UAE hoteliers said further efforts need to be made to grow MICE tourism in the country, with a unified approach the best way to attract the “lucrative” sector.
Speaking at the Hotelier Middle East Great GM Debate 2016, INHOCO Group (International Hospitality Consulting Group) CEO and senior partner Rupprecht Queitsch said in 2014, the global MICE industry was valued at US $2.3 trillion. The GCC had $1.3 billion of the business, “which is about 2% of the global share”, he said.
Queitsch added: “The UAE had $650 million of the share.”
He also said that the Dubai World Trade Centre hosted 460-odd events in 2015. Outlining the key pillars of MICE tourism Queitsch said: “A MICE customer wants the whole package not just a good hotel – the airport, the restaurants etc.”
Steigenberger Middle East vice president Siegfried Nierhaus said: “It’s about the collaboration between the different partners – hoteliers, airlines and the government – everyone needs to grow together. I feel it is not happening the way it should, it should be much more dynamic and directed by the DTCM.”
“It should be driven within our industry. I agree, we all work in competitive market and everybody looks after their property and their brand but at the end of the day [everyone needs to come together to be successful]. Dubai has always been the best to create, and I think something should be created especially for MICE,” said Nierhaus who is also the general manager of the Steigenberger Hotel Business Bay Dubai.
Ajman Palace Hotel general manager Ferghal Purcell outlined the right mind-set required: “Our biggest challenge is we need to leave our insecurities outside the door. We are always worried about the property next door – whether it’s a Hilton, Fairmont or a Luxury Collection.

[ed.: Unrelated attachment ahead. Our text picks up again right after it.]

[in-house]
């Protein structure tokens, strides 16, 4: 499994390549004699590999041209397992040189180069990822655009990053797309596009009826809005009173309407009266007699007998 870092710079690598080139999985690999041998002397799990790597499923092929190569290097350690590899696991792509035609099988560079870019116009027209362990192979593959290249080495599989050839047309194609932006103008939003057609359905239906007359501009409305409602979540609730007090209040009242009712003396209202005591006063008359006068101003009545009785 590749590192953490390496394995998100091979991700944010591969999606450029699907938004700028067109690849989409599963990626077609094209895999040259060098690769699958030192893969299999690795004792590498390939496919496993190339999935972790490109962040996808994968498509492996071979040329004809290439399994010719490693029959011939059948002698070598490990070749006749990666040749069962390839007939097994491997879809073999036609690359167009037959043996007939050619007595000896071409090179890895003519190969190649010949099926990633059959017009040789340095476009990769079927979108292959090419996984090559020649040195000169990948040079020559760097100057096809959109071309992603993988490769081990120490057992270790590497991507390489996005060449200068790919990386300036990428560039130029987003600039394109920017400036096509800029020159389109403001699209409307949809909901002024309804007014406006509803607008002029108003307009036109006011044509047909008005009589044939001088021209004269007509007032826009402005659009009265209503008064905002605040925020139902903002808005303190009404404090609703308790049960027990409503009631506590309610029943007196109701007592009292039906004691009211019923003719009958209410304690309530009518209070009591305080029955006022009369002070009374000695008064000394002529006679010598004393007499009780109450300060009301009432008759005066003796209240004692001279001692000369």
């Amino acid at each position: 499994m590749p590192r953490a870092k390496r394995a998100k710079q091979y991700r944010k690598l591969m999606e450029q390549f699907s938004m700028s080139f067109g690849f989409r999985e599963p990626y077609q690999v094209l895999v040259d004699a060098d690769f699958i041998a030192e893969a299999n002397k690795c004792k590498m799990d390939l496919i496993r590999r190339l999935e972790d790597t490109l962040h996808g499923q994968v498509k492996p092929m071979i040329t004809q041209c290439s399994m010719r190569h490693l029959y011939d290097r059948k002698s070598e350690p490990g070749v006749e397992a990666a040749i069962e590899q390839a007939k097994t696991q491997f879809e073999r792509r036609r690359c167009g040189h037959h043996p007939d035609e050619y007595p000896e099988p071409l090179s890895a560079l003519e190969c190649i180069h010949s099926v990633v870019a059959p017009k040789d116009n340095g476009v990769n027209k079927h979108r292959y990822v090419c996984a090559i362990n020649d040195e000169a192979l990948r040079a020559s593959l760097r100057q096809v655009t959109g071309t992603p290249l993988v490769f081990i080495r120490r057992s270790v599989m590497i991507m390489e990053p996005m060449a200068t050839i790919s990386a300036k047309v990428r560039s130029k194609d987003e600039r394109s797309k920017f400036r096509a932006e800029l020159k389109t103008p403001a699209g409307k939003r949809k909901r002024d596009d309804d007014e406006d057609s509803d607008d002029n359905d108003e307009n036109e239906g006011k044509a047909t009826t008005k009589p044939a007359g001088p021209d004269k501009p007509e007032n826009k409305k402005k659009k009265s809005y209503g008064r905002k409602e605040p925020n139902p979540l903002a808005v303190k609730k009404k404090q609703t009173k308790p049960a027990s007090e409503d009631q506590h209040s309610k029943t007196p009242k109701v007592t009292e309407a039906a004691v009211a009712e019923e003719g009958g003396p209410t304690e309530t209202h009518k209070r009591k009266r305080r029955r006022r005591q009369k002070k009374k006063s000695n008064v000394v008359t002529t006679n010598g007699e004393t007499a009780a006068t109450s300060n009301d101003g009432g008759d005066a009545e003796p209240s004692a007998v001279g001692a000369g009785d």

“We need to be able to say as a cluster, a region or even as an emirate ‘we will work together’. In the Northern Emirates we tend to work together; we communicate and share information.”
Purcell also said that the industry needs to target specific areas of the MICE sector such as pharmaceutical or insurance. “We need to identify specific industries and go after those sectors collectively.”
“Operators need to approach this as a team, identify the right sectors and then go the tourism authorities and ask them, ‘how can you help us with this particular event’, Purcell added.
IHG regional general manager Dubai James Koratzopoulos agreed with the other panellists and said: “MICE is a very lucrative business not just adding room nights, but also adding revenue to the city. We need to work as a destination, and then the benefits are huge.”
“Most of the hotels here were beneficiaries of a large Chinese delegation that visited the emirate for a conference [in 2015], that was the tip of the iceberg and unfortunately we have not been able to continue that momentum and drive those large blue-chip companies from around the world,” Koratzopoulos added.
He added that there are many such companies in India, China and the US that would be the right fit for MICE tourism to flourish. “We need to work together and be united to appear more sellable and joint-up in our efforts.”
Tri Consulting’s Christopher Hewitt pointed out in his report that 5.9% of the total business in Dubai was from conventions at an ARR of AED 900 and Abu Dhabi’s share of business from the same sector was 6.7% at and ARR of AED 590.
The panel unanimously agreed that there was plenty of room to grow not just in Dubai, Abu Dhabi and the Northern Emirates; but across GCC cities.
Article by Nikhil Pereira